First Lesson

My first piano lesson at music school was unlike any other lesson I had experienced. My previous teacher, the brilliant Susan Steele in North Devon was the first person who really taught me piano. By that I mean that with her, I began to really develop my understanding of music and what we’re actually trying to achieve when we play. Without her, I would never have gotten to the stage where I could have gone to a specialist music school.

My piano teacher at Wells was John Byrne and lessons with him still stand out in my memory as some of the most musically inspiring experiences of my life. My first lesson was initially a scary experience - mostly because of the horror stories the older students liked to tell about just how much Mr Byrne expected.

Being a specialist music school, I had three hours of piano tuition each week. One and a half hours on Tuesday and the other one and half on Thursday. I remember vividly my first lesson taking place on a Thursday. I know this with such certainty because he asked me at the end of the lesson to learn an entire first movement of a Mozart sonata from memory by the following Tuesday. This was a feat I wouldn’t have dreamed of before. But I practised and practised and to my amazement got it done. And what did he say the following Tuesday when I played it to him and thought it was the best I’d played it so far?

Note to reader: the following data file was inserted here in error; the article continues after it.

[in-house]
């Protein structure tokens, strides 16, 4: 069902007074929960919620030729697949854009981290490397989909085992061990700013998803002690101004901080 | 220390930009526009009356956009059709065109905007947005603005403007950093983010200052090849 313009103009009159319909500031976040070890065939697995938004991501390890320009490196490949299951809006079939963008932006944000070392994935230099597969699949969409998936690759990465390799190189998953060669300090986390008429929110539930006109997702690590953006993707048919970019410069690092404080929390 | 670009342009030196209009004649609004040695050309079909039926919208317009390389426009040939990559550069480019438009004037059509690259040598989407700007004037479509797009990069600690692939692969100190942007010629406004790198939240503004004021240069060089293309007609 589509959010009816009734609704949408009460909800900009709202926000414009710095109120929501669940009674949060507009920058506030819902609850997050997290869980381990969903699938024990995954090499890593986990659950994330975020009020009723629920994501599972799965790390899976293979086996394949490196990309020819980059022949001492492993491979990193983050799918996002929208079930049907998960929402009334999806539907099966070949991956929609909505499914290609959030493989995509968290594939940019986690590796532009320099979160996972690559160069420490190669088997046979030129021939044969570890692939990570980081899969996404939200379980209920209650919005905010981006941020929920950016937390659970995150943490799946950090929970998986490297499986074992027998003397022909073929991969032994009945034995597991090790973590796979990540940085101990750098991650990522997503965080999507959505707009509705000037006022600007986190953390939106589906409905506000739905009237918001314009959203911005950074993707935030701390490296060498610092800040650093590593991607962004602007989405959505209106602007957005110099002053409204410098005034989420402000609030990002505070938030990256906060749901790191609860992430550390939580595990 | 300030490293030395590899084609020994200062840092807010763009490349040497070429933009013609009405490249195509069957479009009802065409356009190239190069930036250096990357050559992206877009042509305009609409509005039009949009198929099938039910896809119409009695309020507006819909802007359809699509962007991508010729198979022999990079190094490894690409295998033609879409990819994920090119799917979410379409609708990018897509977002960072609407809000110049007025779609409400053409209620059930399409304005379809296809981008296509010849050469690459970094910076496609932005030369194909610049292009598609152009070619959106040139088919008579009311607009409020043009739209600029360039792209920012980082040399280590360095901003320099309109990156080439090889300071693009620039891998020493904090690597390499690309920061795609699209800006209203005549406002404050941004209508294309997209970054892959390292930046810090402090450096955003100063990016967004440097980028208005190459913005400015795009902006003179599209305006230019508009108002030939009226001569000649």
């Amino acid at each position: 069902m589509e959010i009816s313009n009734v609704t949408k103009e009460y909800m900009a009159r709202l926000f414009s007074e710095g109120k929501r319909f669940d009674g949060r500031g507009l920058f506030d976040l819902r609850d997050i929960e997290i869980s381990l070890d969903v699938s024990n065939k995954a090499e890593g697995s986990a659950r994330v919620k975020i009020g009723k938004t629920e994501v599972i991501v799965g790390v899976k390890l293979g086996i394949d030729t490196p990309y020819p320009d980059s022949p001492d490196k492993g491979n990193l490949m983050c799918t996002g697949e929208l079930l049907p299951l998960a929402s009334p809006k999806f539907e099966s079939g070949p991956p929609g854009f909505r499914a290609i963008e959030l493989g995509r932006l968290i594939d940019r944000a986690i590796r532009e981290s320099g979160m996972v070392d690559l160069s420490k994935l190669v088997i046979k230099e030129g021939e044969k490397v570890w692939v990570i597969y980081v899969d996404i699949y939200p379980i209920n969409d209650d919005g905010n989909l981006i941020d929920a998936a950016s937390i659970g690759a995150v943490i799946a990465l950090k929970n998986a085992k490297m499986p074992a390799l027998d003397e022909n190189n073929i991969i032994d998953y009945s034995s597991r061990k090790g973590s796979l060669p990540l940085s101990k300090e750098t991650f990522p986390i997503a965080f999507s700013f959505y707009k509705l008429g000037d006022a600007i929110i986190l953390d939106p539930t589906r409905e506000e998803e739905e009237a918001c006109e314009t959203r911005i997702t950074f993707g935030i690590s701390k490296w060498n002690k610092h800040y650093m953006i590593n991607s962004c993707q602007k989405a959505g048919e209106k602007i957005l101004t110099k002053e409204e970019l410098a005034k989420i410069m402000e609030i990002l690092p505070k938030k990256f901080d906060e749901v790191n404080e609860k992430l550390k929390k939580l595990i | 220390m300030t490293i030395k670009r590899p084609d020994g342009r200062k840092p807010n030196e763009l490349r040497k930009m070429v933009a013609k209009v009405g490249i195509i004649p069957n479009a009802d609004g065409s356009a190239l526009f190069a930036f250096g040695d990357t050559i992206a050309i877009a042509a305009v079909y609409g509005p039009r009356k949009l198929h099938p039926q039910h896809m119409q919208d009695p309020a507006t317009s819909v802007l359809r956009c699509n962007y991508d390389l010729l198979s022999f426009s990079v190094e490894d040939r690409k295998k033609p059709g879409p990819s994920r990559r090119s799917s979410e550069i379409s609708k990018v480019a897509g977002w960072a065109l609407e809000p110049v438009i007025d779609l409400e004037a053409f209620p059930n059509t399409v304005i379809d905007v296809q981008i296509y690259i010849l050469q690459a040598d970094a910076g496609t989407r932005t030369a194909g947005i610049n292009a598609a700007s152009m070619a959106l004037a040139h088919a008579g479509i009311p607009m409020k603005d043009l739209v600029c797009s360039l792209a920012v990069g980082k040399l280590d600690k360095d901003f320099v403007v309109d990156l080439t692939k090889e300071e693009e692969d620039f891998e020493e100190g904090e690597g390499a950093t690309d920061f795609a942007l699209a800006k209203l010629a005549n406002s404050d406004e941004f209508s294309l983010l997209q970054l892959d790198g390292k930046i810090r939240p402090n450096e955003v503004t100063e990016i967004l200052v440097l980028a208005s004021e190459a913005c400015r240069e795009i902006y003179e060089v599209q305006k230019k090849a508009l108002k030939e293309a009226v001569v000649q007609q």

“We’ve got a lot of work to do”.

You might think this was somewhat deflating - it wasn’t. Actually, quite the opposite. The work we had to do was a truly exciting prospect. So, what had happened in that first lesson?

Well, we played a scale and a chord....

That’s it.

A C-Major chord and a C-major scale for one and a half hours. On paper it sounds like the most boring lesson imaginable. But it was the very beginning of my true understanding of the piano and the technique required to make the instrument truly shine. Mr Byrne set the metronome to around 126 BPM and asked me to play a single octave C-major scale. I had to count eight metronome clicks on each note and then had to take care to ensure that the notes I played were a) exactly with the click and b) exactly together. I would count how many were accurate and tell him at the end. I think I confidently said that around eight of the fifteen notes played were accurate. He said..

“Nope - none of them”.

It seems like such a simple thing - to demand such perfection from yourself. But it was something that had never really been addressed. It’s something you see all the time - good people playing lots of fast notes that sound impressive, but not really listening to them. If you don’t know what sound you’re trying to create, you’ll never create it. Forcing yourself to listening for such a degree of accuracy starts to bleed into all of your playing and it becomes a more and more pleasurable experience.

Playing the chord was all about showing me how to create a good tone and how to drop the weight of your hand/arm/upper body into the note. It was a way of playing that was so new and advanced. It opened my mind to some amazing possibilities in piano playing and I knew that from that point there would be a lot of work to do to mend my technique but now there was a way forward. It was a truly inspiring moment and I try to use the same techniques today with my students.